CMO Council: Few Marketers Master Mobile
Nearly half (47%) of major brands are dissatisfied with the progress of their mobile marketing efforts because of a lack of resources and talent to develop and execute mobile engagements, according to a new study by the CMO Council.
The nonprofit organization’s survey of 250 global marketers released today found that another 37% are still evaluating the effectiveness of their mobile programs, and just 14% are happy with the results of their mobile marketing activities.
The finding jibes with a separate Forrester study last week that suggested mobile initiatives at a majority of companies in the U.S. are starved for funding. The CMO Council study, fielded with the Mobile Marketing Association and sponsored by Pandora and FUN Mobility, pointed to a lack of strategy as well as resources.
Only 16% of companies have a formal strategy for using mobile as a significant channel of customer engagement, 46% are reviewing the role of mobile, and 32% are allocating more budget to app development and other mobile projects. Another 40% are making sure desktop sites and content are mobile-optimized.
While interest is high, skepticism remains as many marketers perceive mobile falls short because of inflated claims, unmet expectations, and a lack of best practices.
The report, titled "Engage at Every Stage," found that marketers are most interested in mobile as a marketing vehicle that is ubiquitous and always-on. The ability to target and create highly customized campaigns is seen as a key benefit. In addition to messaging, favored tactics in mobile include social media, service delivery, rich media, and search and location-based offerings.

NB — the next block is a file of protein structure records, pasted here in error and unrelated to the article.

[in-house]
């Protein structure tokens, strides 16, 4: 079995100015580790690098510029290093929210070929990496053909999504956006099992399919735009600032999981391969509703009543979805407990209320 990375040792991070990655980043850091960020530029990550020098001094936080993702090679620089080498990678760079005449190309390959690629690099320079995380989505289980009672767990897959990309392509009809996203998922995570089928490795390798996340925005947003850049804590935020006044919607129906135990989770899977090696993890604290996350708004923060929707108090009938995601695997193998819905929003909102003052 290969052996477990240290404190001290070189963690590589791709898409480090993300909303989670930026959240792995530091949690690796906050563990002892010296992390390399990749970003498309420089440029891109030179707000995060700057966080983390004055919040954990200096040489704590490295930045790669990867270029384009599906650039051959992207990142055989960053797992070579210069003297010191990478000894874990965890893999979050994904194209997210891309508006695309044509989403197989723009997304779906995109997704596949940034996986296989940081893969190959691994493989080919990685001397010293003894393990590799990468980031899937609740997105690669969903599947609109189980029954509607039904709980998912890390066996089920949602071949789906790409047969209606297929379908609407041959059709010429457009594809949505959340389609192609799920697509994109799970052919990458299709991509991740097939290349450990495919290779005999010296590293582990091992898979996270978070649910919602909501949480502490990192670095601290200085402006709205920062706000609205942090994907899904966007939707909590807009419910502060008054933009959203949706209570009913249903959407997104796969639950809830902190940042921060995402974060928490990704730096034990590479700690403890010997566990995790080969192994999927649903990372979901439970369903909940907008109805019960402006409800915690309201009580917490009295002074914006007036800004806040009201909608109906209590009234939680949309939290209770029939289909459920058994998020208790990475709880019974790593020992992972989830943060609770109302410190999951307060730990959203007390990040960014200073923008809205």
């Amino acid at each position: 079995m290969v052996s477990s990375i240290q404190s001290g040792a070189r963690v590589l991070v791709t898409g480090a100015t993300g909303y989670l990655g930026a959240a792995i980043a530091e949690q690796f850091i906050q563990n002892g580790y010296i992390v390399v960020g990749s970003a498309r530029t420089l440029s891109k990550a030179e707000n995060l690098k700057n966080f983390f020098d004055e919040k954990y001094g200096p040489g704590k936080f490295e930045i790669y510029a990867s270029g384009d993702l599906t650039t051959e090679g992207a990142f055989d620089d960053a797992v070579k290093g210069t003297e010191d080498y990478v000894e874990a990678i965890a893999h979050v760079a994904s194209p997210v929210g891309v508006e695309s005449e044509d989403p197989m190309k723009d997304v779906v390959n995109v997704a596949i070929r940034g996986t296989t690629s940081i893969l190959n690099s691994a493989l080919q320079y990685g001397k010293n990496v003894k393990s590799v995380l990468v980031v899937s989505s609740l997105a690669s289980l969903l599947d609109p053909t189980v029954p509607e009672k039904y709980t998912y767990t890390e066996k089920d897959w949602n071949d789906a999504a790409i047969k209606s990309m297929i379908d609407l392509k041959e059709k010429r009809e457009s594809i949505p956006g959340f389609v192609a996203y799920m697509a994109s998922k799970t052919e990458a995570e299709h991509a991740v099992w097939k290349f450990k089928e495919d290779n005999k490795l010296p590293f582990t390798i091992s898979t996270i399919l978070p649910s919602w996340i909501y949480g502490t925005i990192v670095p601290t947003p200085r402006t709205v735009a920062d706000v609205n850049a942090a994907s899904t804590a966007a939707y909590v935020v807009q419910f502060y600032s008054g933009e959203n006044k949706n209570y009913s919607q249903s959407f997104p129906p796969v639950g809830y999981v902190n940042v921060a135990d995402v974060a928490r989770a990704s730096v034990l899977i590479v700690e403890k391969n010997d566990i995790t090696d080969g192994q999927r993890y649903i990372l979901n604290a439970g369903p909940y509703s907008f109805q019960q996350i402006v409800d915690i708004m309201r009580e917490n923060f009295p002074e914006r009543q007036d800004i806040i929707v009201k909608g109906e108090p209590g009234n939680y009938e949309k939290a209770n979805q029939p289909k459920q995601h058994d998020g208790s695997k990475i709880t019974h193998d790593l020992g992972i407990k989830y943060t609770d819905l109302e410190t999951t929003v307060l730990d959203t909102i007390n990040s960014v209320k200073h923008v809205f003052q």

“Given that marketers are looking to deepen relationships and improve service, it is surprising to see that mobile is not being widely activated as a service and support agent,” noted the study. Only 15% are using mobile to trigger consumption of a product or service, 18% are acquiring or reactivating customers, and 18% use mobile to enable transactions.
The companies surveyed also showed little confidence in mobile as a paid advertising medium. Only 29% are looking at mobile ad opportunities to reach customers through existing mobile content channels. That’s most likely because only 26% of marketers believe their current mobile investments have yielded inconsistent results.
Despite the skepticism and challenges, more than half (53%) of companies have or are developing a dedicated team assigned to mobile programs, and 51% are looking for ways to further mobile marketing capabilities via internal training and development.
The CMO Council also highlighted several high-profile mobile marketing initiatives from participating brands:
*More than 60% of guests checking into the Four Seasons Hotels & Resorts now do so using an iPad, compared to none three years ago.
*Caesars Entertainment Total Rewards program allows members to view all aspects of their loyalty program on-demand through a mobile app.
*Consumers are using a mobile app to locate the nearest Coca-Cola Freestyle drink machine, find out what flavors are being dispensed, and provide feedback on the personalized drink they are consuming.
Other companies contributing to the study included Anheuser-Busch InBev, Beam Global, Caesars Entertainment, Eastman Kodak, JP Morgan Chase, NASCAR, SEGA of America, Sony Entertainment Television, Unilever, Virgin America, and Wyndham Hotel Group. Some 42% of businesses surveyed had more than $1 billion in annual sales.